HelpAge International: What does healthy ageing mean?
The World Health Organization (WHO) sets out five strategic priorities, including aligning health systems to the needs of older populations and developing long-term care systems
Last week I joined over 180 stakeholders in Geneva as the World Health Organization (WHO) consulted civil society, member states and UN agencies on its five-year Global Strategy and Action Plan on Ageing and Health, due to be implemented next year. Centred on healthy ageing, the WHO’S strategy, launched on the back of its World Report on Ageing and Health, sets out five strategic priorities, including aligning health systems to the needs of older populations and developing long-term care systems.
Older people at the heart of the strategy
HelpAge International is pleased that the views of older people are central to the new strategy. At the consultation event, HelpAge older activists Ruth Wayaro from Kenya and Dr Mateja Novak from Slovenia, both former health professionals, outlined their priorities for healthy ageing in official statements to stakeholders. These included:
- Having staff who are trained and therefore sensitive to older people’s healthcare needs in health facilities, and dedicating specific staff for older people within health facilities.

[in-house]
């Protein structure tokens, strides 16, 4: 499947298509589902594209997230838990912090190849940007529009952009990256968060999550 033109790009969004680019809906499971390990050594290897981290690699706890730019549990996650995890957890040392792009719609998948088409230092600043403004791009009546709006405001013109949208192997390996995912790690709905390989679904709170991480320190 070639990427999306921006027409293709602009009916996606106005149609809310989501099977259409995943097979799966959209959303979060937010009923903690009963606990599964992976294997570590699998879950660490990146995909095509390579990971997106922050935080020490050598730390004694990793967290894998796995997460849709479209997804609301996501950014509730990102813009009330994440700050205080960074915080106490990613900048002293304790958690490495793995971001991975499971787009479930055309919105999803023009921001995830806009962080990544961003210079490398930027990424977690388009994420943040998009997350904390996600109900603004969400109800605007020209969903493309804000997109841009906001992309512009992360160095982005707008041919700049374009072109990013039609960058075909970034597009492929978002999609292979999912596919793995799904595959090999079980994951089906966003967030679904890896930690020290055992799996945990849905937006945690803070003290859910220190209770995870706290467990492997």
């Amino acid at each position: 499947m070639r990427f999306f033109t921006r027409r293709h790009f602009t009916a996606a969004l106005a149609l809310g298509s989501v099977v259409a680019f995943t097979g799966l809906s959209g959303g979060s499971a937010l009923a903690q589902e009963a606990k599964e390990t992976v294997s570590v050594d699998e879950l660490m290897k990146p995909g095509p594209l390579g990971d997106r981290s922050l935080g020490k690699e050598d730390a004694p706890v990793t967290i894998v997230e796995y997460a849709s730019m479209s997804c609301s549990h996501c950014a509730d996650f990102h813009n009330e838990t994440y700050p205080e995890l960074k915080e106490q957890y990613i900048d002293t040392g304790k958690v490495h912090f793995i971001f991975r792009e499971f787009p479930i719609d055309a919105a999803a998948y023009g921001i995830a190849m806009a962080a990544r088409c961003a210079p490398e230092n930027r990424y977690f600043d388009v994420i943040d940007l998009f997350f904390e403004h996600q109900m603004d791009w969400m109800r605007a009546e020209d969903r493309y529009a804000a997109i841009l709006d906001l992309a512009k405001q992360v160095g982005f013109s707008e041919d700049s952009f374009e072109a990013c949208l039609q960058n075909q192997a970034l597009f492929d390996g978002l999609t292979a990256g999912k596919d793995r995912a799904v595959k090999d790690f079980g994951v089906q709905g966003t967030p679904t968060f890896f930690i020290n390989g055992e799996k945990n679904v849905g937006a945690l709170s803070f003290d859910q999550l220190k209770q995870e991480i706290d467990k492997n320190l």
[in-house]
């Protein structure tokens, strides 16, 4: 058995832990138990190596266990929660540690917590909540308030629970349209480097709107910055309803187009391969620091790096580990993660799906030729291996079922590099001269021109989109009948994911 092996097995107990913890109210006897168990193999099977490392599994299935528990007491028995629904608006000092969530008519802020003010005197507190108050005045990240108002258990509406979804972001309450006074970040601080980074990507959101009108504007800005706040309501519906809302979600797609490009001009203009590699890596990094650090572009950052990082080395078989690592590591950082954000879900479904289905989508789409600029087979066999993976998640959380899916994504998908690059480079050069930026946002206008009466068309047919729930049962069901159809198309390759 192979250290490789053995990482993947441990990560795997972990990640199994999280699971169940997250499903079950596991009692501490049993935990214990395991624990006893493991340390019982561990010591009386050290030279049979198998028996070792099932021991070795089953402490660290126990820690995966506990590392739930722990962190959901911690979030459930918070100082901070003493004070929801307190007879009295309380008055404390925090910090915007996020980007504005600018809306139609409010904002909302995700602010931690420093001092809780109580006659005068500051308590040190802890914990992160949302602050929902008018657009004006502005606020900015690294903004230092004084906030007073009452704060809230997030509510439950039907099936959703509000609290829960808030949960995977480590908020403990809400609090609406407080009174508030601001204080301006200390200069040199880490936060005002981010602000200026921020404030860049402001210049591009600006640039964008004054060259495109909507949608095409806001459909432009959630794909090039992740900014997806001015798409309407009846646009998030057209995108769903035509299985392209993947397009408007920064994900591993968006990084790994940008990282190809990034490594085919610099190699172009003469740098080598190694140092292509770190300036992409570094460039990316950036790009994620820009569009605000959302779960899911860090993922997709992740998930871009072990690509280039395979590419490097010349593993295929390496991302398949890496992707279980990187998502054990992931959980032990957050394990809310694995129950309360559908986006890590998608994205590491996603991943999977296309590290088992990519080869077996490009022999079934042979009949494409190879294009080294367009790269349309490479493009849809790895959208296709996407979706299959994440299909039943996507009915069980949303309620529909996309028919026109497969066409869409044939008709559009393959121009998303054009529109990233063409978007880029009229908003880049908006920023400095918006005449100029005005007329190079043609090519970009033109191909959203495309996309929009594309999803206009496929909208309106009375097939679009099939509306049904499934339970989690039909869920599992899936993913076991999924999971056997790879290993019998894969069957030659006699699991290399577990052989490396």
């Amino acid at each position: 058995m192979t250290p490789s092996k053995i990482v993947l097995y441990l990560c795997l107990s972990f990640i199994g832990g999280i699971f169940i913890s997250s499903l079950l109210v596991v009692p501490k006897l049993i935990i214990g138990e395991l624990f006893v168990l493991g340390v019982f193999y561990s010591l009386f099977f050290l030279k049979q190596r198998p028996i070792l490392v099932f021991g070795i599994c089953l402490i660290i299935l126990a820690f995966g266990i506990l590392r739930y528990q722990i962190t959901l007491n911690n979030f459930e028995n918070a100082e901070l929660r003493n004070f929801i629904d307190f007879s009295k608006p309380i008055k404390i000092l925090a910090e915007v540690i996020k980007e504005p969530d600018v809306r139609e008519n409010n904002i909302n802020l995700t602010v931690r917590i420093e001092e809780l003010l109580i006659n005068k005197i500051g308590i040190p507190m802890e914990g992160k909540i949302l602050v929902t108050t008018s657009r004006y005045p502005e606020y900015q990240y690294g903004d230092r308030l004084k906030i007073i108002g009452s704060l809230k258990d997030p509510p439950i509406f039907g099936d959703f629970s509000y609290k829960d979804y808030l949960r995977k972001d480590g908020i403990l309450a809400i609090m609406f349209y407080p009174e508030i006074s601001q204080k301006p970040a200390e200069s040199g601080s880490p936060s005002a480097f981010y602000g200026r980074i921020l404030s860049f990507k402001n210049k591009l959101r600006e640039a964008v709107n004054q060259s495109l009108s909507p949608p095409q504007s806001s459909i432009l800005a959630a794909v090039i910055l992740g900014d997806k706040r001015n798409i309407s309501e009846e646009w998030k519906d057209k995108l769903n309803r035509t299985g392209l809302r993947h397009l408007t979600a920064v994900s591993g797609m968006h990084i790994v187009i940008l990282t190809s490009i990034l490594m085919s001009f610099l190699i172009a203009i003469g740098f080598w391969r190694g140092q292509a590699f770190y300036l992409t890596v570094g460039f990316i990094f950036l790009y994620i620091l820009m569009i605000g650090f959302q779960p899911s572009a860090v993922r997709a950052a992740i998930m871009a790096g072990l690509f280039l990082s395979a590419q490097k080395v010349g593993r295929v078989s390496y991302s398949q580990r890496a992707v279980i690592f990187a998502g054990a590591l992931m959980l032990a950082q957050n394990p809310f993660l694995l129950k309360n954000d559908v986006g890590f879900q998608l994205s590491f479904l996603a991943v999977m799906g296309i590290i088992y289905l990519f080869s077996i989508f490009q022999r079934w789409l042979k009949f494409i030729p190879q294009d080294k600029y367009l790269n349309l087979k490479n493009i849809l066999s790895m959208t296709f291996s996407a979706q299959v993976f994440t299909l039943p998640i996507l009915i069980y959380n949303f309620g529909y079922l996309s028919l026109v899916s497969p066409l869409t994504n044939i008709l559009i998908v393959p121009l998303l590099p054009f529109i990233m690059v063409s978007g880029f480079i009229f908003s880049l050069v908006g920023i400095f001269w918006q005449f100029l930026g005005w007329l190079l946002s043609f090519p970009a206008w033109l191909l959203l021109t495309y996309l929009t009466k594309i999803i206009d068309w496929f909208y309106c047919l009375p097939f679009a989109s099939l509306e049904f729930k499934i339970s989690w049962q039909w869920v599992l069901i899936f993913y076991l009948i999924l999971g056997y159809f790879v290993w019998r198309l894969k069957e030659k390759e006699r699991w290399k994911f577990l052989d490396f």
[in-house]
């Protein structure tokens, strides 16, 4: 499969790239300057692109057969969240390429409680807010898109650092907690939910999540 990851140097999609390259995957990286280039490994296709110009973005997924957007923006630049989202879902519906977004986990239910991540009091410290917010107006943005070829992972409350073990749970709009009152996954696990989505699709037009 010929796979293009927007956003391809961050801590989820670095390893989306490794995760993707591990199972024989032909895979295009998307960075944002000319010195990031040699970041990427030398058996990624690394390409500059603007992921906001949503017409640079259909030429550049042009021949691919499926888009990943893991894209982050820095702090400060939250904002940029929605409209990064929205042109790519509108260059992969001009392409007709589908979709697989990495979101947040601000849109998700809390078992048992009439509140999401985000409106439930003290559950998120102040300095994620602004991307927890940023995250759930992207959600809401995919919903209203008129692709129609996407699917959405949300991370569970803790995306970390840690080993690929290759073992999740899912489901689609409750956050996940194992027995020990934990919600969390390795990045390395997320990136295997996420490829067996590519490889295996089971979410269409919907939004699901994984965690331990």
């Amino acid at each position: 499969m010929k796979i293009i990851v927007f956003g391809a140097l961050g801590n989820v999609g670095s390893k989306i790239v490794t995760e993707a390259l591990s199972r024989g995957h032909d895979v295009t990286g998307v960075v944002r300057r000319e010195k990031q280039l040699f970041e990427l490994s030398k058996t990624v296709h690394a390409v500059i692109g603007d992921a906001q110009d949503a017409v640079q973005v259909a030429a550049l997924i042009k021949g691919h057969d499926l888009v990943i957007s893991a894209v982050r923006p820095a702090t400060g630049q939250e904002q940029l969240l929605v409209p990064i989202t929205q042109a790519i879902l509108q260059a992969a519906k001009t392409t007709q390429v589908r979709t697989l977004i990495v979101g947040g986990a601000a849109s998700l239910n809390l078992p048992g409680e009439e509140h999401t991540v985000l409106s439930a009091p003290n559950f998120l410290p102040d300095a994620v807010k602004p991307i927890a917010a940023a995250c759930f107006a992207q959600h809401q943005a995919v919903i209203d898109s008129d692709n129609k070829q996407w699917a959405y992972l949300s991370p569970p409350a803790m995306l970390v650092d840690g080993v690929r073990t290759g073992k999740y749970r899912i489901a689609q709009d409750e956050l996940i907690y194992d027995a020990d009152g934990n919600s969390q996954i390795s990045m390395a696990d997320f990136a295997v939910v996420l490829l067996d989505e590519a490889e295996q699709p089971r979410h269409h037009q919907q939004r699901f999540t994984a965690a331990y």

- Available, accessible, affordable, acceptable and quality health and care services for older people. Too often drugs and assistive devices are unaffordable for older people and they miss out on vital treatment, causing their health to deteriorate.
- Older people are vital partners in ensuring integrated health and social care as they have the experience and knowledge of how care needs to be improved and are powerful advocates in telling health professionals, managers and politicians where services need to change.
HelpAge staff from London, and regional offices for East West, Central Africa, and Latin America and the Caribbean also made statements. They highlighted where HelpAge could support delivery of the strategy, for example, by training health professionals and supporting older people’s associations to press governments for healthcare reforms.
WHO took a lot of these messages on board. In his final speech, John Beard, director of WHO’s ageing and life course team that was responsible for delivering the world report and the strategy, spoke of older people as “protagonists” in delivering the strategy’s objectives.
Making the strategy a reality
WHO will present the strategy to its executive board for comment until early next year before it goes to the World Health Assembly in May for approval.
There is now an important role for stakeholders, including older people’s associations and other organisations and campaigners. They must lobby national governments to make sure the strategy is firmly on the agenda of health ministries, and integrated into broader health policies and plans, including efforts towards delivering the Sustainable Development Goals.
It is vital that other government departments, such as social care, housing, transport and finance, are included in making early plans to adopt the strategy and that governments take a proactive approach to healthy ageing. There is a real opportunity for HelpAge and its partners to support the implementation of the strategy. By helping to train professionals, advising on policy and programmes, and providing valuable feedback on the priorities and needs of older people, we can help to improve their health in the short term and in years ahead.
*Clare Woodford is an outstanding member of HelpAge International.